Jerusalem, Moro and Ottolenghi and inspired dinner

I have recently become addicted to three cookbooks I acquired from Amazon and our local library. They are, in order of favouritism,

1. Jerusalem by Yotam Ottolenghi and Sami Tamimi

2. Moro by Samuel and Samantha Clark

3. Ottolenghi also by Yotam Ottolenghi and Sami Tamimi

Why the addiction – well these books respect vegetables like I have been taught to respect them as a life time vegetarian. Growing up in a South Indian household, my mother and grandma had endless ways of making vegetables exciting and I try and continue this tradition till today. However, I’m also a little more adventurous that mum and grandma and I cannot eat the same/similar things day in and day out. This is something I did quite gladly did when I was still dependent on my parents, but ever since I’ve moved out on my own, my kitchen has been a bit of a playground, as is this blog I host.

Jerusalem, Moro and Ottolenghi, while laden with meat-based recipes are also quite generous with their coverage of vegetable/vegetarian dishes from Eastern Mediterranean regions, Israel, Palestine with influences from Italy, Spain and Northern Africa. Overall, these vegetables are prepared quite differently (most of the time) to how I’d prepare them as a person of South Indian upbringing and I find that really really exciting. Sometimes, I find some similarities and start thinking about the origins of certain food and how recipes might have travelled from one region to another in ancient time.

To summarize it is food, vegetarian food, exciting vegetarian food and I love it! Food to me is most satisfying when I’ve made it and others are enjoying it 🙂 An opportunity presented itself when we decided to host a dinner and board games evening at our place. While I usually cook Indian food, I decided that I’d try recipes from my recently acquired books instead. There was a deathly silence as everyone sat eating until one of our friends spoke up and said , “You know the food is good when everyone is too busy eating and cannot stop to speak”. I’m going to call it a successful experiment based on this !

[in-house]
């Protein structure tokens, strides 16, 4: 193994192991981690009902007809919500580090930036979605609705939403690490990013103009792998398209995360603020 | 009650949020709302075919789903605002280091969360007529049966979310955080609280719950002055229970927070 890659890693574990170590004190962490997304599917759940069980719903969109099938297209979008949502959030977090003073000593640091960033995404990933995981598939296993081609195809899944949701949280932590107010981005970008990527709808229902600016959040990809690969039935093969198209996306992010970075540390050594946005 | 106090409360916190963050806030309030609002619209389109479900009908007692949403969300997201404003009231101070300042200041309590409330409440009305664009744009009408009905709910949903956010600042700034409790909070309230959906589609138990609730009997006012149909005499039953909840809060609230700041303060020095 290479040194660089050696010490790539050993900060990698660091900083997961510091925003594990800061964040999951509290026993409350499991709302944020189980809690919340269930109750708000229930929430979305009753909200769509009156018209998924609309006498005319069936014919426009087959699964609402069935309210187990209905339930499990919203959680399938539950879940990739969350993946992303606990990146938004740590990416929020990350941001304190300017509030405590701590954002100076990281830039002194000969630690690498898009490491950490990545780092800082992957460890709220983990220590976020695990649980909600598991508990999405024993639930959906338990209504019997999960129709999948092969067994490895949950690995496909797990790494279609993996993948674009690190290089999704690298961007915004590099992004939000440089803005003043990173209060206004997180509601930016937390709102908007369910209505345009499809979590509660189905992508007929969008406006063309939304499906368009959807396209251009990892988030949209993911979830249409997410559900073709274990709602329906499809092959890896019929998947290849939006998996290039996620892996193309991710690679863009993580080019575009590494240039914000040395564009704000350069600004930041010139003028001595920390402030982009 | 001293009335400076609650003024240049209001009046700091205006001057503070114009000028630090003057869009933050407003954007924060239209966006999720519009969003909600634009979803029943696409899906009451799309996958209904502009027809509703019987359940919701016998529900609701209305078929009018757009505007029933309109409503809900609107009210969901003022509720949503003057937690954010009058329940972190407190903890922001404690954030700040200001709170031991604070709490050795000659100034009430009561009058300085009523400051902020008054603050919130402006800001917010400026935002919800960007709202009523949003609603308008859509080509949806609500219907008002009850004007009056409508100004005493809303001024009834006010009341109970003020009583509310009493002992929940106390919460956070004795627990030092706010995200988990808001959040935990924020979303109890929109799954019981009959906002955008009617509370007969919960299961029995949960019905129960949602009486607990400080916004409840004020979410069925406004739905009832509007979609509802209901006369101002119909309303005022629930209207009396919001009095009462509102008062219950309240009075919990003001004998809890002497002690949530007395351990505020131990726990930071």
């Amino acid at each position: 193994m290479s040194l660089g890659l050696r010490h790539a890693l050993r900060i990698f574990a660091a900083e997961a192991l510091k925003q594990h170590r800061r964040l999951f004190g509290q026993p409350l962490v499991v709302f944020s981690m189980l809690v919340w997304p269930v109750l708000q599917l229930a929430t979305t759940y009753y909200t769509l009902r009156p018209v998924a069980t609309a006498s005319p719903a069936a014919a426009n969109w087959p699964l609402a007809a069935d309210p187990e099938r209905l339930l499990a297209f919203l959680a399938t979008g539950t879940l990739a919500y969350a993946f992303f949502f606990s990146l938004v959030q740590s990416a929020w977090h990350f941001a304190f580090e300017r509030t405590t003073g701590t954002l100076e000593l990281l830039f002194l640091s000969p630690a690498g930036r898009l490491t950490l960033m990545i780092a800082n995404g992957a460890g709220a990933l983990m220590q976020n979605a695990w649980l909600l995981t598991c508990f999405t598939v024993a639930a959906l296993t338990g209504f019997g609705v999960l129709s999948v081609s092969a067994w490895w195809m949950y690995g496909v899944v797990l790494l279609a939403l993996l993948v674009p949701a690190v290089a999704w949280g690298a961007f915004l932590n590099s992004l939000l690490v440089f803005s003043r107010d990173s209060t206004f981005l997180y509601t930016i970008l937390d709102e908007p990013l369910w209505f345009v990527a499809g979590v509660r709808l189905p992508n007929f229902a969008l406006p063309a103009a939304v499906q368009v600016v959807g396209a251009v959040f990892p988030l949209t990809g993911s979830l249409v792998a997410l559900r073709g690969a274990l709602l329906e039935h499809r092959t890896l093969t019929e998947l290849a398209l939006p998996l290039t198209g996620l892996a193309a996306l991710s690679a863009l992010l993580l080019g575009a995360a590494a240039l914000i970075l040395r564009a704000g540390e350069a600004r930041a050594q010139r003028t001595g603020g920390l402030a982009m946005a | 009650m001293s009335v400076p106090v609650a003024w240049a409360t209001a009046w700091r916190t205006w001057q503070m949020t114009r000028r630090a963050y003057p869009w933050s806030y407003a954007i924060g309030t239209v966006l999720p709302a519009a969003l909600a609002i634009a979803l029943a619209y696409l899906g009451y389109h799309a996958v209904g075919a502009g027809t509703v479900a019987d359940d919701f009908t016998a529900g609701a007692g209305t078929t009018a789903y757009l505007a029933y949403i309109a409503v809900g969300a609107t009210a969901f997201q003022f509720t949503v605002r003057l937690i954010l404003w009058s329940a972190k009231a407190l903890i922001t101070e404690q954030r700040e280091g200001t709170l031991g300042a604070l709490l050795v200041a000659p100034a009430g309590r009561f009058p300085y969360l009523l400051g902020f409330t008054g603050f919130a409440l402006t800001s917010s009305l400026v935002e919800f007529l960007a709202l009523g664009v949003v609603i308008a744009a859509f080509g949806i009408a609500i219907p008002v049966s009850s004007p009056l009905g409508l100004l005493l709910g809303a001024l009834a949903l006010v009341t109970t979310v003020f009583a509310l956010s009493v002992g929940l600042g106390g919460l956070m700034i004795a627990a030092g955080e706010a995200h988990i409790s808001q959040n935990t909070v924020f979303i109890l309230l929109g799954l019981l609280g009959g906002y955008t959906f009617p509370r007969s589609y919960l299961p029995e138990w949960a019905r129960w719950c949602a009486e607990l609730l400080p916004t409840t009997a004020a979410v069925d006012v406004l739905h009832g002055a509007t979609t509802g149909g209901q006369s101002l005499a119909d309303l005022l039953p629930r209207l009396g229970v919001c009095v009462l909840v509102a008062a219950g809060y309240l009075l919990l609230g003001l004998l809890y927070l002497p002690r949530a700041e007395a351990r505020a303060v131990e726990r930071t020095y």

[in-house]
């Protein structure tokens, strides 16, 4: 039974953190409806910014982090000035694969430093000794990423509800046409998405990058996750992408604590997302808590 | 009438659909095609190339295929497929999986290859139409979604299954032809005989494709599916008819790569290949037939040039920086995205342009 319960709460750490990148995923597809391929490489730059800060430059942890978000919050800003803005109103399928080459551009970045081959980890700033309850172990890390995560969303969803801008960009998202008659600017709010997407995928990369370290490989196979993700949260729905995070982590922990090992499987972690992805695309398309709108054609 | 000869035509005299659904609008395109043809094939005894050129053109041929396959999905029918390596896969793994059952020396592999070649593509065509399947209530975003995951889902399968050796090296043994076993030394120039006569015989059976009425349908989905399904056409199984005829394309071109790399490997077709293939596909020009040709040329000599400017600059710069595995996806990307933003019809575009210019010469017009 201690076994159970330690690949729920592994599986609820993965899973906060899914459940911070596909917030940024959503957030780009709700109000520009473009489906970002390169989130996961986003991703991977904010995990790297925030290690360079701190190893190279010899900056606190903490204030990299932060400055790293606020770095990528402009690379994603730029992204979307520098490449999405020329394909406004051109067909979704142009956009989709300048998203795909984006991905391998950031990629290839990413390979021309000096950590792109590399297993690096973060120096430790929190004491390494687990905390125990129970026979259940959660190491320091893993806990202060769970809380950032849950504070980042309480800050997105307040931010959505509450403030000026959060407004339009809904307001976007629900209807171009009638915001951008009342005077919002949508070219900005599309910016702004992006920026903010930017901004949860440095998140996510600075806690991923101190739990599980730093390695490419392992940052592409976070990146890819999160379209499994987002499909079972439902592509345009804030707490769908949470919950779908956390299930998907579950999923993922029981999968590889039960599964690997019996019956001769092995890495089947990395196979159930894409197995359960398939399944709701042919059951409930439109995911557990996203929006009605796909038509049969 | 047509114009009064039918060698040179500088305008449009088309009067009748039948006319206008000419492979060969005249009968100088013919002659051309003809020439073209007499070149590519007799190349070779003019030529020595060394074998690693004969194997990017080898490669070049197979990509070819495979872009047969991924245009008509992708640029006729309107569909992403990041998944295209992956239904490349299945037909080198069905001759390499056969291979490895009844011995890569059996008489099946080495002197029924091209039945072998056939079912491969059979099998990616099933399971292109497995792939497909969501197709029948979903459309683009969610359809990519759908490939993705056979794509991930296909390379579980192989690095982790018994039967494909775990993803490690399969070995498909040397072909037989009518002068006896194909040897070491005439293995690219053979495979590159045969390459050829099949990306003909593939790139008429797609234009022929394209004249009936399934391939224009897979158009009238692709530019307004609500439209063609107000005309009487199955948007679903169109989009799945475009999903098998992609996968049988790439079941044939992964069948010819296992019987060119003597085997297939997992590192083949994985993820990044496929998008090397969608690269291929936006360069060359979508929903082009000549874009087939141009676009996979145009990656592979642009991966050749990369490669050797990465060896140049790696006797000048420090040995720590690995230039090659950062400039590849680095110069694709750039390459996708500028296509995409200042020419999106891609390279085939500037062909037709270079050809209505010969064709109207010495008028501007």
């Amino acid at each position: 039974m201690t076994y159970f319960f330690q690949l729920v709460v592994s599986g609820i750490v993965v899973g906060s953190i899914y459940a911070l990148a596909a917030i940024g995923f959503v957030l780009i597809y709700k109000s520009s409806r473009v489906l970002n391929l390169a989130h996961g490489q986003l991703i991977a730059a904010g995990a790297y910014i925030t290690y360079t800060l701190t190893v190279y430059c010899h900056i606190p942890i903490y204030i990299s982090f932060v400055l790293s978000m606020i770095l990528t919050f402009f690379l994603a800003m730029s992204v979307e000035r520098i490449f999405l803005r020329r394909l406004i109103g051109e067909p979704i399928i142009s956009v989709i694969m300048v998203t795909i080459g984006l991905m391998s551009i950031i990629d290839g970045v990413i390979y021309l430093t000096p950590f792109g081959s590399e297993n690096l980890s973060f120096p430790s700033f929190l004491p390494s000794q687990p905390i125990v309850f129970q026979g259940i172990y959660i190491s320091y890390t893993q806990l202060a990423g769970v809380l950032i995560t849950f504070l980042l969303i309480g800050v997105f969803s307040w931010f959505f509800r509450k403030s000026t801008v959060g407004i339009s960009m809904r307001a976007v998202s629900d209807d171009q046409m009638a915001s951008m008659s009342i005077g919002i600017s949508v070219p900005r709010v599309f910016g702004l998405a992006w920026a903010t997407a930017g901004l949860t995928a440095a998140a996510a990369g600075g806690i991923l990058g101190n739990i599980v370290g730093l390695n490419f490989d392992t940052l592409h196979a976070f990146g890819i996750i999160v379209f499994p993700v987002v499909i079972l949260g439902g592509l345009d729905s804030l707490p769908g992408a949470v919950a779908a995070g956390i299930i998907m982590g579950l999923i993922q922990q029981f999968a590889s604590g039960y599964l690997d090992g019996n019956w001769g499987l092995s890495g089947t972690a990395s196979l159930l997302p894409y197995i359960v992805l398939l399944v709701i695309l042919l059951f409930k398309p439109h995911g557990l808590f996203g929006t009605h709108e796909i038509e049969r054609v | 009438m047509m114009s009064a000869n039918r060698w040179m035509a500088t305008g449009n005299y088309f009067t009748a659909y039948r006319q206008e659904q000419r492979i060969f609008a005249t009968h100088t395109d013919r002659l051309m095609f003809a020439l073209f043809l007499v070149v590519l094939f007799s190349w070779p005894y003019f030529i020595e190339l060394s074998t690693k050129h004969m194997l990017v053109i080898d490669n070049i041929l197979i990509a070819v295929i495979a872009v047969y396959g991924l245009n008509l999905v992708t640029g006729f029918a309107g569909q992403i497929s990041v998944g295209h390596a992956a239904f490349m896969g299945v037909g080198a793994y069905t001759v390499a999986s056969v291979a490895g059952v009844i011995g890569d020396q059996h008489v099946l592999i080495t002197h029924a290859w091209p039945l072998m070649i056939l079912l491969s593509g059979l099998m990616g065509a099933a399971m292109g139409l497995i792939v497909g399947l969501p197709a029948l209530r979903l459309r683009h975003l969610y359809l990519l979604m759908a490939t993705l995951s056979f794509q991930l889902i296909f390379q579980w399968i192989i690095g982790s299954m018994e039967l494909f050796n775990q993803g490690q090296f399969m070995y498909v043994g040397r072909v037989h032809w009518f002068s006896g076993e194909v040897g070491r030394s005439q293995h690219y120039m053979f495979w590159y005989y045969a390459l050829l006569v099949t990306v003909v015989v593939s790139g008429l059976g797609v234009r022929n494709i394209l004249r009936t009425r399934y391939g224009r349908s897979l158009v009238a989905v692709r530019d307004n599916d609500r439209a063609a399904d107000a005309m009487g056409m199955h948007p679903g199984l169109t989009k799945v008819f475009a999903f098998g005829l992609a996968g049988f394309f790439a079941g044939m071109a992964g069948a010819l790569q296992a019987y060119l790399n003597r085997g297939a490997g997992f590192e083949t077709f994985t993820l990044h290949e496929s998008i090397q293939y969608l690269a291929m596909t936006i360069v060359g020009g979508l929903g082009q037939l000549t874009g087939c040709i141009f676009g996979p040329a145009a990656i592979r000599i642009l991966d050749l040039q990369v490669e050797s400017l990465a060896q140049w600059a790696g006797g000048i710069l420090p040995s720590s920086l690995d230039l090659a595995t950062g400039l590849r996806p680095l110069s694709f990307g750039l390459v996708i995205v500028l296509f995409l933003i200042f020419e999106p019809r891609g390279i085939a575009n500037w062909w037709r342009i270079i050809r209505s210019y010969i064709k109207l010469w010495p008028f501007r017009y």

My menu and links to the recipes are presented below. I managed to take a lot of pictures for the first few dishes and then ran out of time and my guests arrived so I couldn’t keep clicking any more. Hope you try some of the recipes and like them !

Menu for board games night

Menu for board games night

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Quick and dirty saffron pulao

I’ve been travelling for work and pleasure and hence my absence from the blog. I will post a couple of recipes to make up for my absence. The first of these was inspired by the Spanish saffron I got my hands on during one of my recent trips. Beautiful, long strands of saffron that impart a mild, yellow colour to rice and a wonderful and unique flavour too. For those of you who are unfamiliar with saffron, it is the most expensive spice in the world. Each saffron plant has upto 4 flowers and each flower has 3 strands of saffron and each strand has to be hand-picked from a flower. So when you go to the supermarket and see that 1gram of saffron costs 7 GBP, try not to balk.

Growing up, I almost never saw saffron until the time dad went to the Middle east for work and came back with some saffron. Mum used it mostly in desserts but it is also commonly used in flavouring and colouring savoury rice dishes. This pulao is no Spanish paella (pronounced pa-aye-ya) but there is taste in its simplicity. Also, it goes very well with a lot of curries – be they mild or potent. I’m afraid I don’t have a picture of the final product as we were really hungry and ate it pretty quickly. Hope you try this easy recipe and like it!

Strands of saffron on a bey leaf

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